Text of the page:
Abraham Lincoln

Ken and Robin Consume Media: Furiosa, Lovecraft’s Iraq, and a Genre-Blending Romance

May 28th, 2024 | Robin

Ken and Robin Consume Media is brought to you by the discriminating and good-looking backers of the Ken and Robin Talk About Stuff Patreon. Each week we provide capsule reviews of the books, movies, TV seasons and more we cram into our hyper-analytical sensoriums. Join the Patreon to help pick the items we’ll talk about in greater depth on a little podcast segment we like to call Tell Me More.


Furiosa: A Mad Max Saga (Film, Australia, George Miller, 2024) Kidnapped from the Green Place as a child (Alyla Browne) by the warlord Dementus (Chris Hemsworth), Furiosa (Anya Taylor-Joy) seeks revenge and return. A Western epic pivoting on a coming-of-age car-chase-battle as good as anything Miller has ever shot easily hits the Recommended level despite the inevitable prequel handicaps. Hemsworth is a delight as a cartoon villain whose arc mirrors that of the hateful world where Furiosa is trapped.—KH

History is Made at Night (Film, US, Frank Borzage, 1937) Renowned restaurateur (Charles Boyer) steps in to protect the independence-seeking wife (Jean Arthur) of a psychotic shipping magnate (Colin Clive.) The director’s subtle mastery of feeling and atmosphere fuses the seams of a genre-blending romantic thriller.—RDL

Is This Anything? (Nonfiction, Jerry Seinfeld, 2020) Compilation of virtually all of Seinfeld’s stand-up material from the 1970s to 2020 shows both the steady honing of his writing and the vital importance of delivery on stage.—KH

White Elephant (Film, Argentina, Pablo Trapero, 2012) Terminally ill priest (Ricardo Darin) takes in a traumatized colleague (Jérémie Renier) in the unspoken hope that he will succeed him in his violence-plagued shantytown parish. Star-driven social drama establishes obvious expectations and then veers away from them.—RDL


Category III: The Untold Story of Hong Kong Exploitation Cinema (Film, UK, Calum Waddell, 2018) Survey of the Hong Kong film industry’s adult-rated output, which ranges from the sordid to classics of extreme and arthouse cinema alike, told through talking heads and scuffed-up trailer excerpts. Most remarkable among the interviews is an unnervingly revealing appearance from actor Anthony Wong.—RDL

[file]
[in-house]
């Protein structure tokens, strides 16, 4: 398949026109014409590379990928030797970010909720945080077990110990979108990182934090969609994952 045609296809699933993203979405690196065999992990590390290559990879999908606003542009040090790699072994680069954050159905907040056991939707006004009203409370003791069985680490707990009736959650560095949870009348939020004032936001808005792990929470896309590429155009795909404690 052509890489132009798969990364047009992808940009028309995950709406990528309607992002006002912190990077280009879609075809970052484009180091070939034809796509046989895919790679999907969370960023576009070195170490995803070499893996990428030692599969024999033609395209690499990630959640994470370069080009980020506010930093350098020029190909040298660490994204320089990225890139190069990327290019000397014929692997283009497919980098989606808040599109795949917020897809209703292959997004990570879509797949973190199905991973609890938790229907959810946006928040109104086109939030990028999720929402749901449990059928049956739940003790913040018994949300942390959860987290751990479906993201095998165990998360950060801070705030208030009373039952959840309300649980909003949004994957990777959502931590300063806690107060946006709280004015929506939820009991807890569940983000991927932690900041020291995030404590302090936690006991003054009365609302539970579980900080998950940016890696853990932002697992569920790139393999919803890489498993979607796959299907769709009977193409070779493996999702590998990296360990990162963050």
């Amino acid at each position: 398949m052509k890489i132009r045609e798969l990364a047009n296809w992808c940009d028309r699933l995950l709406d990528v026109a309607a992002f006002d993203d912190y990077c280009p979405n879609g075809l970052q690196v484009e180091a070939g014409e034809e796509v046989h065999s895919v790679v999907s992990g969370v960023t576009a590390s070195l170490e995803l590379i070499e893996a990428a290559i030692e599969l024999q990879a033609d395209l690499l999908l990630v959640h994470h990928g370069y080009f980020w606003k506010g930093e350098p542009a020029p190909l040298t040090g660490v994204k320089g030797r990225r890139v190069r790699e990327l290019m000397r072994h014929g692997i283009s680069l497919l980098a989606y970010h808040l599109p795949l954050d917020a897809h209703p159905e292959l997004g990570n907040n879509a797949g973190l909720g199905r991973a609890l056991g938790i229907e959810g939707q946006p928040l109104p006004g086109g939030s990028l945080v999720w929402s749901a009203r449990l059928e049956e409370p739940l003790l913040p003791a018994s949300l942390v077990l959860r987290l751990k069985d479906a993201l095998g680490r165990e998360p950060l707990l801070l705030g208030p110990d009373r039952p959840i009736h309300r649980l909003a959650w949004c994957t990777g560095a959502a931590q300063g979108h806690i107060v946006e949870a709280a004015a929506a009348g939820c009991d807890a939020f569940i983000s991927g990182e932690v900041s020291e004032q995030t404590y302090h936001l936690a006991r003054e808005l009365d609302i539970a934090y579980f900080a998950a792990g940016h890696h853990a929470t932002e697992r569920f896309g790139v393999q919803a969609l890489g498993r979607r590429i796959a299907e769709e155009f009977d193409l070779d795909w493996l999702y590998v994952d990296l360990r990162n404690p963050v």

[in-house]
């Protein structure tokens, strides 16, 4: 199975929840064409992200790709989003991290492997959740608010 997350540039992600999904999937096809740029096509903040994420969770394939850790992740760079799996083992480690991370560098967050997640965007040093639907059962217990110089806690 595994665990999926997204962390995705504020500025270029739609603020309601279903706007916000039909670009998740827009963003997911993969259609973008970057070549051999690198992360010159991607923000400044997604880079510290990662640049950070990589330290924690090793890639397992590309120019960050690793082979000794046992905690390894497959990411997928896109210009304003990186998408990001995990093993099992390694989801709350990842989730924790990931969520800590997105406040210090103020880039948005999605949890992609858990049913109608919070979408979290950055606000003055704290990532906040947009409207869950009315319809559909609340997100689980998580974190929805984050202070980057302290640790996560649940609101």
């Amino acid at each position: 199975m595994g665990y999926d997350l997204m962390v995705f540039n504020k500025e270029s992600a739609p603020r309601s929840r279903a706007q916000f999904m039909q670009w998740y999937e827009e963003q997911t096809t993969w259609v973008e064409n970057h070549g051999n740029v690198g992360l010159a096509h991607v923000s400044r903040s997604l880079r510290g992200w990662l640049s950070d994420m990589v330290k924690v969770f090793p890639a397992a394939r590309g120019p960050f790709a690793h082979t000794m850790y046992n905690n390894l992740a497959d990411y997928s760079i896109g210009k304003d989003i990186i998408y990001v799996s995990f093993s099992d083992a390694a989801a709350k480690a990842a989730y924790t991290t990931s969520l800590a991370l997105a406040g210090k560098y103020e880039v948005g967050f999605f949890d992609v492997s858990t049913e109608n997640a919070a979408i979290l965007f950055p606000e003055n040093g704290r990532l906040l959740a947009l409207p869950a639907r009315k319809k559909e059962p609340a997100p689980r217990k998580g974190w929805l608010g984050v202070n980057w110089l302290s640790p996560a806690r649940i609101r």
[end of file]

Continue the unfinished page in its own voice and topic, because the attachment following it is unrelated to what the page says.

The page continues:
Lovecraft’s Iraq (Fiction, David Rose, 2022) When a USMC patrol outside Fallujah finds pages from the Necronomicon in a cultist safe house, things get increasingly weird for the survivors. More military horror-fantasy than pure Lovecraftian tale, worth reading for Delta Green GMs.—KH

Master of the World (Film, US, WIlliam Witney, 1961) In 1868, investigating mysterious phenomena from a Pennsylvania mesa, Interior Department agent Strock (Charles Bronson) becomes the captive of Captain Robur (Vincent Price) on his aeronef Albatross. Competent, if florid, Richard Matheson adaptation of two Verne novels struggles against an AIP budget. For whatever reason, Bronson and Price never truly face off in what would have been quite the actors’ duel.—KH

Themroc (Film, France, Claude Faraldo, 1973) After an incident at work, a brutish prole (Michel Piccoli) destroys his flat, inspiring his neighbors to join in and provoking a violent response from the riot squad. Dadaist satire of devolution and authority with only unintelligible gibberish is the missing link between Buñuel and current practitioners of the French arthouse weird such as Leos Carax and Gaspar Noé. Like many experimental films it could stand a tighter edit.—RDL


The Delinquents (Film, Argentina, Rodrigo Moreno, 2023) Unassuming bank clerk (Daniel Elias) absconds with a gym bag full of cash, roping in a glum colleague (Esteban Bigliardi) as an accomplice after the fact. Genre elements compete uneasily with the hyper-elongated pacing of slow cinema.—RDL

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